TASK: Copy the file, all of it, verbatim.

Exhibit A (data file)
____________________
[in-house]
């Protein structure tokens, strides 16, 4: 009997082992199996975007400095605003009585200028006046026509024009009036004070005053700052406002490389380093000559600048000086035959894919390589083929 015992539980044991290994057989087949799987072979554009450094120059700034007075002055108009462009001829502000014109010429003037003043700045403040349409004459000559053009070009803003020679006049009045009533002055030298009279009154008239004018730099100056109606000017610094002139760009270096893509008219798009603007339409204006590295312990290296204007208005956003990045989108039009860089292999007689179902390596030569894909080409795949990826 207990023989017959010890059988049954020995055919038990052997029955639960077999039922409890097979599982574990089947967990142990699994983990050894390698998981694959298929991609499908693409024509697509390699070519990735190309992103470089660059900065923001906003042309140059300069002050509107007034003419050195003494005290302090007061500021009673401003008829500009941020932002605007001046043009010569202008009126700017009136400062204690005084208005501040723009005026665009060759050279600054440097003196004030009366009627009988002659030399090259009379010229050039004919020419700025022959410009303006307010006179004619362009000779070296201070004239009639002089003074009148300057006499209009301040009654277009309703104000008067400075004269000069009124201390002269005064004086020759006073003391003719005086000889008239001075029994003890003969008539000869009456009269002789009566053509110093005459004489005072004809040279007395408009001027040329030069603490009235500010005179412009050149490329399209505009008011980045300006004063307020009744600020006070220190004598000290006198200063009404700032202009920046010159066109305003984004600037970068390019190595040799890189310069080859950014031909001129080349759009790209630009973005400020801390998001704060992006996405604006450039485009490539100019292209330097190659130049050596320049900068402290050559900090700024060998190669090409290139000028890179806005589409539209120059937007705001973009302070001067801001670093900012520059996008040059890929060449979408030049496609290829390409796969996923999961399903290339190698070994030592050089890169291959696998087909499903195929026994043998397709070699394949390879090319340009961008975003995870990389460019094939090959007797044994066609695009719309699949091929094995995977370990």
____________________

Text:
[in-house]
């Protein structure tokens, strides 16, 4: 009997082992199996975007400095605003009585200028006046026509024009009036004070005053700052406002490389380093000559600048000086035959894919390589083929 015992539980044991290994057989087949799987072979554009450094120059700034007075002055108009462009001829502000014109010429003037003043700045403040349409004459000559053009070009803003020679006049009045009533002055030298009279009154008239004018730099100056109606000017610094002139760009270096893509008219798009603007339409204006590295312990290296204007208005956003990045989108039009860089292999007689179902390596030569894909080409795949990826 207990023989017959010890059988049954020995055919038990052997029955639960077999039922409890097979599982574990089947967990142990699994983990050894390698998981694959298929991609499908693409024509697509390699070519990735190309992103470089660059900065923001906003042309140059300069002050509107007034003419050195003494005290302090007061500021009673401003008829500009941020932002605007001046043009010569202008009126700017009136400062204690005084208005501040723009005026665009060759050279600054440097003196004030009366009627009988002659030399090259009379010229050039004919020419700025022959410009303006307010006179004619362009000779070296201070004239009639002089003074009148300057006499209009301040009654277009309703104000008067400075004269000069009124201390002269005064004086020759006073003391003719005086000889008239001075029994003890003969008539000869009456009269002789009566053509110093005459004489005072004809040279007395408009001027040329030069603490009235500010005179412009050149490329399209505009008011980045300006004063307020009744600020006070220190004598000290006198200063009404700032202009920046010159066109305003984004600037970068390019190595040799890189310069080859950014031909001129080349759009790209630009973005400020801390998001704060992006996405604006450039485009490539100019292209330097190659130049050596320049900068402290050559900090700024060998190669090409290139000028890179806005589409539209120059937007705001973009302070001067801001670093900012520059996008040059890929060449979408030049496609290829390409796969996923999961399903290339190698070994030592050089890169291959696998087909499903195929026994043998397709070699394949390879090319340009961008975003995870990389460019094939090959007797044994066609695009719309699949091929094995995977370990």